A new and particularly severe strain of the common influenza A – officially H3N2, but dubbed as “Australian flu” – is said to have added to the significant pressure faced by NHS hospitals this winter. With one in four flu admissions attributed to the “Aussie flu”, Public Health England say that hospitalisation rates were 2.5 times higher than the same time last year.

A bout of flu tends to only last around a week for most people but can have a potentially fatal consequence for the elderly as well as patients with pre-existing health conditions. If the illness appears to persist for weeks or even months, there is also the possibility that another, but more rarer condition may be the real cause – the fatal and incurable mesothelioma cancer. The almost identical symptoms of a Stage 1 pleural mesothelioma to the common flu have often led to a failure to recognise the first signs of the deadly disease until it has reached a late Stage 3 or 4.

Elderly victims, in particular, can all too easily be confused by early symptoms. More worryingly still, it is not unknown for a doctor to also mistakenly diagnose influenza or another respiratory ailment, such as bronchitis or pneumonia, often associated with old age. If there has been a long history of cigarette smoking, the discovery of a build-up of liquid in the lung linings – known as a pleural effusion – may also not be recognised as an early symptom of pleural mesothelioma.

Slow, gradual build-up

It’s a well-known problem that a period of up to 50 years or more – but usually around 30 to 40 years – may elapse from an initial exposure to asbestos until the first appearance of asbestosis symptoms. For early generations of British workers – until at least the mid-1980s when the first ban was introduced – their lack of asbestos awareness or any protection or information supplied by their employers meant that many simply did not know of the potential long term health risks of working with or near asbestos containing materials.

It was therefore, not surprising that a victim in their 70s or 80s would simply fail to recognise the early symptoms of mesothelioma when they first appeared decades later. Identifying the early symptoms of asbestosis disease is not easy. Invariably, the onset is hardly noticeable and is followed by a slow, gradual build-up in the number and severity of symptoms. The earliest stage is so mild it’s often ‘put down’ to feeling ‘unwell’ or being vaguely ‘rundown’ with constant tiredness or feeling drained, perhaps due to an unspecified common or seasonal illness. Others suspect their poor fitness as a result of a lack of regular exercise and having ‘put on a few pounds’.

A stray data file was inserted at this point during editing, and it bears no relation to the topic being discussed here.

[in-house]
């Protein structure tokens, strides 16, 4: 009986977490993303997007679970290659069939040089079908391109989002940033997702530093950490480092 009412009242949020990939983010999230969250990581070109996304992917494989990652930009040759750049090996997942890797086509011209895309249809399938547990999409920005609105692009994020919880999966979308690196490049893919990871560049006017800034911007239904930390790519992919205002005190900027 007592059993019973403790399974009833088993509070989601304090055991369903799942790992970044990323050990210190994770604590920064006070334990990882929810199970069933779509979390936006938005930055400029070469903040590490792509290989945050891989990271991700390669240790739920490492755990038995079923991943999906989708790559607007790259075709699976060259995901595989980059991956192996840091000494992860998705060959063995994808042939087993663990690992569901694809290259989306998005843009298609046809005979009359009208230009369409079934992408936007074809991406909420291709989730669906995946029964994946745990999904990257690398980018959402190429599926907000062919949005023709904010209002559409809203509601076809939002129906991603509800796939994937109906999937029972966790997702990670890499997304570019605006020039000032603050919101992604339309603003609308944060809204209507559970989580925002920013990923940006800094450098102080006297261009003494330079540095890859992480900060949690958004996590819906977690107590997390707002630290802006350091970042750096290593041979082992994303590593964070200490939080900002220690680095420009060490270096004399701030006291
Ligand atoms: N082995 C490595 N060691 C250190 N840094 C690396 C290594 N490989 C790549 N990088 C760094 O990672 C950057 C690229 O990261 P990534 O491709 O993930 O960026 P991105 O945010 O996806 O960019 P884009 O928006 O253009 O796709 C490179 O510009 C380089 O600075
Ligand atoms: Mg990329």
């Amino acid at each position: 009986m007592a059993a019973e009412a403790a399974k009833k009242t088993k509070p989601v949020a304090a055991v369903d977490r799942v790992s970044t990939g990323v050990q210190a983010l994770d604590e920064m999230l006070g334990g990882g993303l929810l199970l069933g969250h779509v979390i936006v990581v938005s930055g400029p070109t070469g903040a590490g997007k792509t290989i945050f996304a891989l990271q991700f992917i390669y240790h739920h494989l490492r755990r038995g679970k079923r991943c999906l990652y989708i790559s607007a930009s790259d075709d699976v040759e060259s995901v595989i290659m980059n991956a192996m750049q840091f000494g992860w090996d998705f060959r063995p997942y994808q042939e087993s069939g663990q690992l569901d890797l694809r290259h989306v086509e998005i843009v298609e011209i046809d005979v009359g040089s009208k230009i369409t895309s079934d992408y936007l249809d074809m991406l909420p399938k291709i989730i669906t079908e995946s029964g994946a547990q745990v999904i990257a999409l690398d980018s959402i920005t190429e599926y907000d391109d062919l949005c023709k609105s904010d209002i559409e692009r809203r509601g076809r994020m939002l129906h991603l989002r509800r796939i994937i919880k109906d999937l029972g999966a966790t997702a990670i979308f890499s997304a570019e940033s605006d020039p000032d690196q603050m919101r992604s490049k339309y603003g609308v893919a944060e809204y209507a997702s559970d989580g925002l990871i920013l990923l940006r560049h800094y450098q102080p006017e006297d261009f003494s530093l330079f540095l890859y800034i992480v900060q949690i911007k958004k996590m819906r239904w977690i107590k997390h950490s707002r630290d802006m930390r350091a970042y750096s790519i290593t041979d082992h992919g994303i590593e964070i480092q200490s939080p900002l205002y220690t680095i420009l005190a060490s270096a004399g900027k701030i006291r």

Common and almost identical symptoms

The onset of flu is almost always heralded by a sore throat and a headache, while an early sign of mesothelioma is an increasing shortness of breath, even when resting. However, it’s important to note the common and almost identical symptoms of flu with those of a Stage 1 and 2 mesothelioma:

  • Chest pain
  • Persistent dry coughing
  • Fluid build-up
  • Fever
  • Tiredness and Fatigue
  • Difficulty sleeping
  • Loss of appetite / Weight loss
  • Body aches

Exposed to asbestos without even knowing of its existence

Unfortunately, there can still be innocent victims of exposure today. Despite the steep decline on using asbestos from the late 1970s and a total ban by the end of the 20th century, the deadly insulation can still lay hidden in countless numbers of properties around the UK.

Tragically, men and women continued to be exposed to asbestos without even knowing of its existence within the fabric of the building where they worked. More than half of the 8,000 work-related cancer deaths recorded each year are caused by past exposures to asbestos, according to the Health and Safety Executive (HSE).

The construction industry estimate that there still could be millions of buildings of all types containing asbestos, whether local council housing or a public amenity such as, a school, nursery, hospital, sports centre or library. The number of deaths from the incurable cancer is, for the third year running, over 2,500, which suggests that historical, non-occupational exposure – sometimes called “mystery” exposures is responsible for a high number of fatalities.

In November 2016, the HSE said that the number of deaths from mesothelioma had jumped by nearly a third. An estimated six people could now die of the fatal malignant cancer every day in England and Wales.